A guest sees more in an hour than the host in a year.
Asking a working writer what he thinks about critics is like asking a lamppost how it feels about dogs.
Book reviewers are little old ladies of both sexes.
Constant, indiscriminate approval devalues because it is so predictable.
Critics are biased, and so are readers. (Indeed, a critic is a bundle of biases held loosely together by a sense of taste.) But intelligent readers soon discover how to allow for the windage of their own and a critic's prejudices.
Don't judge any man until you have walked two moons in his moccasins.
Henry James chews more than he bites off.
I don't want to see the uncut version of anything.
It is easy - terribly easy - to shake a man's faith in himself. To take advantage of that, to break a man's spirit is devil's work.
The critic is an overgoer with pen-envy.
Two and two continue to make four, in spite of the whine of the amateur for three, or the cry of the critic for five.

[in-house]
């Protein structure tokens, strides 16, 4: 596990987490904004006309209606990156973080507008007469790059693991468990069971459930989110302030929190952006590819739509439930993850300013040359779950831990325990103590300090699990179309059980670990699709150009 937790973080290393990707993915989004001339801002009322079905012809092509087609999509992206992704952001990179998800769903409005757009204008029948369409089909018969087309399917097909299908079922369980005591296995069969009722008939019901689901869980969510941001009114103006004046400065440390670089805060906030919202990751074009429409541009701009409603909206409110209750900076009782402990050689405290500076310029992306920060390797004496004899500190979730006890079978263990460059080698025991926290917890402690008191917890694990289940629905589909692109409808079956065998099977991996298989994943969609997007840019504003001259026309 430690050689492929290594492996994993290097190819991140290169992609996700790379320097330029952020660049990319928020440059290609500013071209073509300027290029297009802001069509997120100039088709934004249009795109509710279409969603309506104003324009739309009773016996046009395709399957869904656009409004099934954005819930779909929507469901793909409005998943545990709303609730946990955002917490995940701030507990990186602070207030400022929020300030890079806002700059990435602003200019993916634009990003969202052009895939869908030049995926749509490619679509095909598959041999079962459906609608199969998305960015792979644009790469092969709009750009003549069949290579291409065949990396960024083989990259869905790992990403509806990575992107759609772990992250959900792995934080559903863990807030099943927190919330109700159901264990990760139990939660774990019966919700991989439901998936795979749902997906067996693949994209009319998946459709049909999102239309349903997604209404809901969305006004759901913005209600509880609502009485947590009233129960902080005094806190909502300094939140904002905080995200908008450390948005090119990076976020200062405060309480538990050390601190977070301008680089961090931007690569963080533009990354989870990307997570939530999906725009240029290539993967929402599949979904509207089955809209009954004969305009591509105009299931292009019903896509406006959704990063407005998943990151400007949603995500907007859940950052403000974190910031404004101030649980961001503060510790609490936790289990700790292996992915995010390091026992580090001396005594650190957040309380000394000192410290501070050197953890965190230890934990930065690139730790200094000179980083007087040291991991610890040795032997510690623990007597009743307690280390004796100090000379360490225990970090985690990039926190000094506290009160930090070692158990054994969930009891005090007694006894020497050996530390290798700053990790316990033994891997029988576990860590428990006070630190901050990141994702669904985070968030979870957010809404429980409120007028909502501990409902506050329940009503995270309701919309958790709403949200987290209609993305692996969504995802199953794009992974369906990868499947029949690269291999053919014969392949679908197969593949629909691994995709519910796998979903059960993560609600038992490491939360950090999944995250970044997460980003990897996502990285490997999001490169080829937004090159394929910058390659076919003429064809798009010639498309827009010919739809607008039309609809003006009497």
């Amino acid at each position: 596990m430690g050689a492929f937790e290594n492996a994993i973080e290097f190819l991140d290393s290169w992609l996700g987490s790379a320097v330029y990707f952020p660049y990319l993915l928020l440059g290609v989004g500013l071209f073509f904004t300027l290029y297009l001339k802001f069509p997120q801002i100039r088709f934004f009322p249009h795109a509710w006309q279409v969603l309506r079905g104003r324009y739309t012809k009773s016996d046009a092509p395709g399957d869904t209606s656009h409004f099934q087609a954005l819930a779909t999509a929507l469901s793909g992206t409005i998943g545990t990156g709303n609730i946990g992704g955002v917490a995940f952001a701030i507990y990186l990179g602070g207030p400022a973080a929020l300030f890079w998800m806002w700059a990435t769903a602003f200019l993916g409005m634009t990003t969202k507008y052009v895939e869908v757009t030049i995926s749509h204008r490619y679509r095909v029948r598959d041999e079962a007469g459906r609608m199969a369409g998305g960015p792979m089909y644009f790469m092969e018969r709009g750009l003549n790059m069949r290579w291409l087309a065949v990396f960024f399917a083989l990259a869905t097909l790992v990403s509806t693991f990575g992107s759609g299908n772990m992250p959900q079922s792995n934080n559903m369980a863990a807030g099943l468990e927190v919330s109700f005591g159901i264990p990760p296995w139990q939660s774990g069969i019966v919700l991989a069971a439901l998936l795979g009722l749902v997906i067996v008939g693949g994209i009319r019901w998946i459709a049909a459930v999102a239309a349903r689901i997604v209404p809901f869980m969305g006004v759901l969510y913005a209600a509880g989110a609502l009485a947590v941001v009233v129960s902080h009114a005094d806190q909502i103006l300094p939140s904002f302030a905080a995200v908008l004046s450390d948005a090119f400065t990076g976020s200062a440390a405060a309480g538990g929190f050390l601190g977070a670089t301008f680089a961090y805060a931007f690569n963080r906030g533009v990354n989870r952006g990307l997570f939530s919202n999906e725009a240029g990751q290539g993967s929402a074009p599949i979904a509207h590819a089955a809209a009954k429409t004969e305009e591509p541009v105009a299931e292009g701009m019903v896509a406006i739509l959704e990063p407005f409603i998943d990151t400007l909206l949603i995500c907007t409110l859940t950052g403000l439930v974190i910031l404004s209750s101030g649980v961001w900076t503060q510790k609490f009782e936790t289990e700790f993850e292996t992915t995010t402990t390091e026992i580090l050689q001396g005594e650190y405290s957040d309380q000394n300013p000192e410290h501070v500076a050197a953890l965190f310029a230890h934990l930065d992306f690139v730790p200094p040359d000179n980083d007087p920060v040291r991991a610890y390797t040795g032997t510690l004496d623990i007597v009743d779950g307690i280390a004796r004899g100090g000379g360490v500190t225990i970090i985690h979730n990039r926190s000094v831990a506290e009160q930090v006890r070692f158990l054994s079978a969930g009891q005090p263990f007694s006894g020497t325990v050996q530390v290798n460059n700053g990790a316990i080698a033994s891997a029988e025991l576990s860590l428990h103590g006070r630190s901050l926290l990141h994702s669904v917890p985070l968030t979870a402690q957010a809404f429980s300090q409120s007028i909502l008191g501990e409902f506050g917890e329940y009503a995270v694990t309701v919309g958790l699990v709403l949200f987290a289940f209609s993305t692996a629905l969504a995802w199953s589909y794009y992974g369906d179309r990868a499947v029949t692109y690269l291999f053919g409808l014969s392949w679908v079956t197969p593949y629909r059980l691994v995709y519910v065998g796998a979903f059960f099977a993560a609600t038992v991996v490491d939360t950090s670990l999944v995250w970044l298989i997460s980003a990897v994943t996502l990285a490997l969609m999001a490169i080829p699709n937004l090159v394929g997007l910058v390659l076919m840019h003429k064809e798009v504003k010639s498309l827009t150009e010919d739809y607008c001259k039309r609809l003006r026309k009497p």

Tomorrow night I appear for the first time before a Boston audience - 4000 critics.
He has a right to criticize, who has a heart to help.
More and more people think of the critic as an indispensable middle man between writer and reader, and would no more read a book alone, if they could help it, than have a baby alone.
It is not expected of critics that they should help us to make sense of our lives; they are bound only to attempt the lesser feat of making sense of the ways we try to make sense of our lives.
Analysis kills spontaneity. The grain once ground into flour springs and germinates no more.
His words leap across rivers and mountains, but his thoughts are still only six inches long.
When critics disagree, the artist is in accord with himself.
The factor in human life provocative of a noble discontent is the gradual emergence of a sense of criticism, founded upon appreciation of beauty, and of intellectual distinction, and of duty.
To many people dramatic criticism must seem like an attempt to tattoo soap bubbles.